But he can't do anything, that's the thing. He can't go back in time. He can't even tell Jack, I'm so sorry, Jack, I'm so sorry, I know that you would've hated me forever if I'd told Coach the truth about the times you were 'sick,' but I wish I'd done it anyway, should I have known, it would come to this, could I have known -

He doesn't know what the stones are for, but the way that the edge of the metal bowl holding them bites into his palm feels like some sort of right thing, at least. He has to not throw up, though. The hills that he sees all around look like waves - so just breathe through it - out through your nose, in through your mouth. Steady.

Jack'd taught him that, on his dad's boat.

And he'd used it on Jack, in turn, when Jack had trouble breathing -

The hills blur, double, and resolve themselves again.

Kent looks back to the funeral. It's dissolving, finally, people are standing up - or, no. Half of them are lining up, solemn suits and business formal dresses, a uniform row of black and near-black, by the side of the area where the coffin had been sitting when they all filed in.

Zimms was looking pretty good in the coffin, Kent's gotta hand it to the mortician. And he's somewhat of a connoisseur of Zimms' looks. Admittedly, he didn't have much of an expression, or much color in his cheeks, either, the way he always got when Kent surprised him with a well-timed joke, or a well-timed thrust. But his face was normal, more-or-less: his eyes weren't red, and his face wasn't blue, which is the way Kent thinks he'll always remember Zimms looking, dead. Not moving, not breathing, no pulse, fuck fuck fuck -

The line's progressing along, one person doing something at a time, and Kent figures he'd better get back there. Whatever it is they're doing, there won't be any more chances after right now….


Kent attaches himself to the back of the line to, as he cranes his neck to see, throw a shovel-full of dirt on Jack's body. On the coffin, that is, the body's all covered up now. He wonders what they'd do if he jumped in, instead. Drag him out, sure, but what then? He always used to love that dumb Romeo and Juliet song, though he'd fast forward when it came on when he and Jack were sharing the headphones on a long road trip, he didn't want him to guess that he thought about them like that, as if it would've been the worst thing in the world.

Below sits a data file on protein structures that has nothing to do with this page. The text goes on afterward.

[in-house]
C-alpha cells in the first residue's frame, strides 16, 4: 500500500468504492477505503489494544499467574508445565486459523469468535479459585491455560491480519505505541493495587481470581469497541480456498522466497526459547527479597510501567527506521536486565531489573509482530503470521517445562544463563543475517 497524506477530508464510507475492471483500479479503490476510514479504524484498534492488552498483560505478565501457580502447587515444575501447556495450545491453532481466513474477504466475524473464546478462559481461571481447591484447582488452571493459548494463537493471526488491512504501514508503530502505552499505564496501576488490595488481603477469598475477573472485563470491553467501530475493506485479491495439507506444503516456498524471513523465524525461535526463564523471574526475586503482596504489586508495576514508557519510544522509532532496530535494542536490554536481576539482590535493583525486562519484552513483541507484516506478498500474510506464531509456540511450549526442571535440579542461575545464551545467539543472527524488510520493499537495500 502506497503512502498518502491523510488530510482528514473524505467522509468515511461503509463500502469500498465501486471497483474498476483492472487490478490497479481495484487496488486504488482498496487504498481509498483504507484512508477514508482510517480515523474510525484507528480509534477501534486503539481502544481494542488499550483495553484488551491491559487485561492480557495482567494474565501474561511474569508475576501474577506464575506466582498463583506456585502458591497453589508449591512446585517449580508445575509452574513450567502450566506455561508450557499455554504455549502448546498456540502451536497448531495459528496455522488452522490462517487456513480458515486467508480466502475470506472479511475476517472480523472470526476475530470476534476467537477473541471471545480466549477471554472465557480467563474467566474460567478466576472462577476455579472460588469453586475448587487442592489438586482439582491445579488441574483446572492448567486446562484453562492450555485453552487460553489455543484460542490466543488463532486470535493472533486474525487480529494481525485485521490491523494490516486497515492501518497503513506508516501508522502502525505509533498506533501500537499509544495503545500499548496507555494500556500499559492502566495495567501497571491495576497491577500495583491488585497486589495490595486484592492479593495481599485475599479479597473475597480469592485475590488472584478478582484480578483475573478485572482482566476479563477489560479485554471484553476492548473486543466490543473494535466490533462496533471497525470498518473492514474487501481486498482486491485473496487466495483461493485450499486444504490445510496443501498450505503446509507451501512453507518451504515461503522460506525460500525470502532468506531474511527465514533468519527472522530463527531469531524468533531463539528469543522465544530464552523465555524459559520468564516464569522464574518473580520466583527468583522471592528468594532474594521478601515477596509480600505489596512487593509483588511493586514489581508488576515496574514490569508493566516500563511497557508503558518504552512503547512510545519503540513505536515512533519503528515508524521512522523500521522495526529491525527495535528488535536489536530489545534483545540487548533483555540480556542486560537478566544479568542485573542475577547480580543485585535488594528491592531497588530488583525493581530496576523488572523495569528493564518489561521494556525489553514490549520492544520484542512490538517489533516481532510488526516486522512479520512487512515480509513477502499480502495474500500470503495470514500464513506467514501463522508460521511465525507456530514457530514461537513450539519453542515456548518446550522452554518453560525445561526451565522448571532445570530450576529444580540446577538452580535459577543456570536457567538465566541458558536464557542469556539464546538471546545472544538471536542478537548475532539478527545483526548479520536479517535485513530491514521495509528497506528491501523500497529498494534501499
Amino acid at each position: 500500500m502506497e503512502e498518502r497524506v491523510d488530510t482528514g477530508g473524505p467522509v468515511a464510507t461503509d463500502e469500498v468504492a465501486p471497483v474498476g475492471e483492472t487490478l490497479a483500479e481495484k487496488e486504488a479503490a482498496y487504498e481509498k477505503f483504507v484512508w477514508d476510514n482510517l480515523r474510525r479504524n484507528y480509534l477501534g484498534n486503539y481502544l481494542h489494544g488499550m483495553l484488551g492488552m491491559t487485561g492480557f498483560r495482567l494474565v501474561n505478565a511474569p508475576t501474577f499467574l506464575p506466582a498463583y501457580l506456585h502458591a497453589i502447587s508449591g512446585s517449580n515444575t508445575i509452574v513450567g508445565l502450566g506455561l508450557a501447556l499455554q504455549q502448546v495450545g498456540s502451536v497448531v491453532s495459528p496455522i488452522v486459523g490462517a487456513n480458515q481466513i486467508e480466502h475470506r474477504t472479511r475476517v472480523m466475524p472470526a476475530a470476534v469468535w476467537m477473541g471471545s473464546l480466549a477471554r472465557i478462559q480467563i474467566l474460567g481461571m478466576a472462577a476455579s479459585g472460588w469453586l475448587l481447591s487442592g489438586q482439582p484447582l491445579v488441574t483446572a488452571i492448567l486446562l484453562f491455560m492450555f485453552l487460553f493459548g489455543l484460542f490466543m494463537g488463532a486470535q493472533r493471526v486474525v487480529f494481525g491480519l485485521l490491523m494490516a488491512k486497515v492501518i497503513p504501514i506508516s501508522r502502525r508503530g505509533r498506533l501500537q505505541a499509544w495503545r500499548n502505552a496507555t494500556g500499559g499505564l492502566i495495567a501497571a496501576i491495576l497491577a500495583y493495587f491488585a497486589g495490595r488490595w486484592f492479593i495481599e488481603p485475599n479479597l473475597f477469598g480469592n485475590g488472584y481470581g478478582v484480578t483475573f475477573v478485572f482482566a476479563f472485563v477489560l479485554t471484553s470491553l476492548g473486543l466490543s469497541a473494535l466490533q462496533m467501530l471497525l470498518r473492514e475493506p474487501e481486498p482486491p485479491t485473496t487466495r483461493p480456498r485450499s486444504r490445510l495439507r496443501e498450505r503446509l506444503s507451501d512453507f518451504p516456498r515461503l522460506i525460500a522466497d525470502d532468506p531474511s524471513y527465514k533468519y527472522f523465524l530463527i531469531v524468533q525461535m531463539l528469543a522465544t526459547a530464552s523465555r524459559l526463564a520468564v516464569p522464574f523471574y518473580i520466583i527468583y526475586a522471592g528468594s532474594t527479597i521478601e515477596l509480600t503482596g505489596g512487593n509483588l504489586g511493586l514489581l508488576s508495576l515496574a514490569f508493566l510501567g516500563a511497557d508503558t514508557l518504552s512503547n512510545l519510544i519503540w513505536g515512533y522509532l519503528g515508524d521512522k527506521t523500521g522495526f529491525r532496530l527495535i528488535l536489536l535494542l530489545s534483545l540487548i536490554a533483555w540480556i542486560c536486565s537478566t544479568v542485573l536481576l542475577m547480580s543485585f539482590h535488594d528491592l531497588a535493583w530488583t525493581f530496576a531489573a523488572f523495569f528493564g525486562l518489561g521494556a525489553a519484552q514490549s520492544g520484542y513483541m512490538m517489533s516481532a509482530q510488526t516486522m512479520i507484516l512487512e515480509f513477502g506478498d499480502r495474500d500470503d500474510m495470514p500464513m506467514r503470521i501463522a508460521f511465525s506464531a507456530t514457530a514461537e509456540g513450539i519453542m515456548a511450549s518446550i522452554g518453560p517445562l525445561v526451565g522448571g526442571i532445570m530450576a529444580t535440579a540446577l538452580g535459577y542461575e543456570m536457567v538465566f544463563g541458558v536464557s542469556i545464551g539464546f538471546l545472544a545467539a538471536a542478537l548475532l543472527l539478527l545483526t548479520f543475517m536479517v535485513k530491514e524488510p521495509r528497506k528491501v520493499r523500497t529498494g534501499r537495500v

"Parson." Kent turns at his name - it's been months, probably, since he's been as effectively anonymous as he's been this afternoon. If not longer. "Glad to see you could make it back after all." Bob looks like a shadow of a person, thin as a paper, like all of his substance has migrated into some fourth dimension. He's pale with dark hollows under his eyes, his cheekbones. Jack'd looked a bit like this when they'd lost the league championship before rebounding to win the Mem Cup, but Bob is even worse. Understandably.

"Least I could do, since you did manage to invite me," Kent bites out. He knows Bob and Alicia hate him now. They must. They, more than anyone, more than all the 'Dynamic Duo Drug Death' headline writers that work the Hockey Canada beat all put together, have all the knowledge and reason they'd need to know exactly how much to, and why.

"What are you -?" Bob half-asks. The line moves along behind Kent's back, a slow shuffle. He steps fully out of it so as not to obstruct other peoples' motion while he continues his conversation with Bob. "Are you seriously going to make a scene? Here? Now?"

"Well, I wasn't," Kent says. "But since you mentioned it." He feels naked, exposed, nerves frayed, like a cable where the insulation's come off and the individual strands of wire are bending and abrading against each other. Each carrying its own burden of electricity. Do Not Touch.